Top 10 Reasons Why Darth Vader Would Make a Good ER Physician
10. Darth Vader prioritized brutally. Same thing for emergency medicine, there is no way to get around this. You have prioritize, and prioritize, and do it over and over until the end of your shift. You have to take care of the sickest first, and then keep the department on a constant flow.
Explore This IssueACEP News: Vol 31 – No 08 – August 2012
9. Vader made decisions based on objective data, not whims. As physicians we are trained to think like scientists and that entails gathering information (history and physical), analyzing it, coming up with a differential diagnosis, a work-up plan, then results and disposition. As frustrated or enamored we feel about certain patients, the right approach to medicine is to come with a disposition based on the objective data obtained.
8. Vader made commitments. Our most important commitment is first do no harm or, as Amal Mattu would say, “primum non killem.” We have also made other commitments such as improving our practice by keeping up with the literature, to teach others, and give 100% when we are working.
7. Vader took time to recharge, relax, and get some perspective. We value our time off, time with our families, traveling, enjoying our hobbies. … When you come back to work and you are recharged, your performance is so much better after being rested and enjoying your time off.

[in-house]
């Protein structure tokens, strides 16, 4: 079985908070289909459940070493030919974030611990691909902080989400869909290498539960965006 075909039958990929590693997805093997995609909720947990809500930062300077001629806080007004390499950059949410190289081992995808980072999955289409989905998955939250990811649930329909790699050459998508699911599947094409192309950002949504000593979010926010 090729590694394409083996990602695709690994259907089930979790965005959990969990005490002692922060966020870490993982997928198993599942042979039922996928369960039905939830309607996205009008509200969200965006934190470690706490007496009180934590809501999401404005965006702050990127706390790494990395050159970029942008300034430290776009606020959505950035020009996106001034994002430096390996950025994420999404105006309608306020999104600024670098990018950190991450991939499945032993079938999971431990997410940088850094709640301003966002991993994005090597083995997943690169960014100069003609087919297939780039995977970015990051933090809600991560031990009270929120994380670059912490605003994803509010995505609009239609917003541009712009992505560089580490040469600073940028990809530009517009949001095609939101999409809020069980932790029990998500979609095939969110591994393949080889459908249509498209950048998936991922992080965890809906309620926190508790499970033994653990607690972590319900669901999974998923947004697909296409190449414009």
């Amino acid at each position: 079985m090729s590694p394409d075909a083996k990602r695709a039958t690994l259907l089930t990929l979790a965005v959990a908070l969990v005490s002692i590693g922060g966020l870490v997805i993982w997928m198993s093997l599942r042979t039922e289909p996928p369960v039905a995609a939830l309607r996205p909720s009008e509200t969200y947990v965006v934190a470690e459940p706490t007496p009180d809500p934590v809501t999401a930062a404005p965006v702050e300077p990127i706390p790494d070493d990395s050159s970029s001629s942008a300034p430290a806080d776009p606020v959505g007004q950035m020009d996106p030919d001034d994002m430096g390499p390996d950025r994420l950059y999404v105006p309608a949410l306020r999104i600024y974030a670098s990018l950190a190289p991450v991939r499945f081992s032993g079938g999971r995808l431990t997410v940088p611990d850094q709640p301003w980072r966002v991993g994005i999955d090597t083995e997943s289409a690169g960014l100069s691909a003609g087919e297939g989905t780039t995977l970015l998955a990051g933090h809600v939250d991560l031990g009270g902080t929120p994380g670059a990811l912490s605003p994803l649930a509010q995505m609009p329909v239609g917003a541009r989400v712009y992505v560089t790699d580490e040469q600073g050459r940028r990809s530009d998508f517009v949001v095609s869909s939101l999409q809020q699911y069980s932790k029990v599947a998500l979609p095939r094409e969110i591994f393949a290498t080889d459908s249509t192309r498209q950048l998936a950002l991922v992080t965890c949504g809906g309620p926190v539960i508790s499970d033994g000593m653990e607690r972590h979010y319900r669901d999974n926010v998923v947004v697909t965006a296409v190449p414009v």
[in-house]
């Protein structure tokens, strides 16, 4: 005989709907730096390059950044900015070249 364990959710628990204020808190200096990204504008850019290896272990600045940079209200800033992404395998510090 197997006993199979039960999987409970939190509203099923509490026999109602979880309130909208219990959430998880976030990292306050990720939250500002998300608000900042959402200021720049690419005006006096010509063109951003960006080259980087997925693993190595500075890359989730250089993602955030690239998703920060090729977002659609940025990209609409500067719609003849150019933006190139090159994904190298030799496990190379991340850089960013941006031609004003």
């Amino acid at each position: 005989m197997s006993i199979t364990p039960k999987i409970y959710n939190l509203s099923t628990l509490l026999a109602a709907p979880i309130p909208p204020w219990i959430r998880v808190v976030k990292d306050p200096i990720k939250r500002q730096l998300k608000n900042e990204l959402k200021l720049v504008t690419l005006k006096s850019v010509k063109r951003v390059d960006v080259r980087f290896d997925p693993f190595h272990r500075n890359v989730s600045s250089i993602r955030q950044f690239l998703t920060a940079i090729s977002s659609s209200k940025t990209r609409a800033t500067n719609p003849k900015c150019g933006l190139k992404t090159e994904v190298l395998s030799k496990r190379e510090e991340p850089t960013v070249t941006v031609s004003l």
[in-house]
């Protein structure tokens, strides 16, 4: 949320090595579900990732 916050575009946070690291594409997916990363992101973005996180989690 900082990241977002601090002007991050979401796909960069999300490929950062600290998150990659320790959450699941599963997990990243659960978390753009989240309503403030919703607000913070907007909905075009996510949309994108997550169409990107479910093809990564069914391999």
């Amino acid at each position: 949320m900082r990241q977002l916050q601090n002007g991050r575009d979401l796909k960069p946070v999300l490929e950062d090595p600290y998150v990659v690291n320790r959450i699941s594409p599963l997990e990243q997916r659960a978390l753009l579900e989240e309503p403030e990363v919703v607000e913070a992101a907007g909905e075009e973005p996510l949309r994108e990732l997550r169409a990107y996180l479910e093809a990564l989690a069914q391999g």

6. Vader managed risk and expectations pre-emptively. As emergency medicine physicians, we are always on the lookout for what can go wrong and be ready for it. Whenever we are about to intubate someone, if we are not thinking of plans b, c, and d, we are not preparing appropriately. We should be ready for the life-threatening or limb-threatening outcomes and act accordingly. We should also be ready to perform any other role of the team. We should learn how to manage pumps, ventilators, mix drugs, get IV access.
5. Vader was a very “persuasive” fellow. We act as patients’ advocates, and we must first get the patients to cooperate with our plan. We know what’s right for them, and we have to know how to talk to the patients, consultants, nurses, and family. When we talk with consultants, we have to get them on our side to see the patients [and] we also want this consultant to trust us for future calls or consults.
4. Vader picked a methodology and stuck with it until it didn’t work. We work in a stressful environment, and we make life-changing decisions with almost no information. But no matter what, we have to pick a treatment and be ready to change it as soon as we see it not working.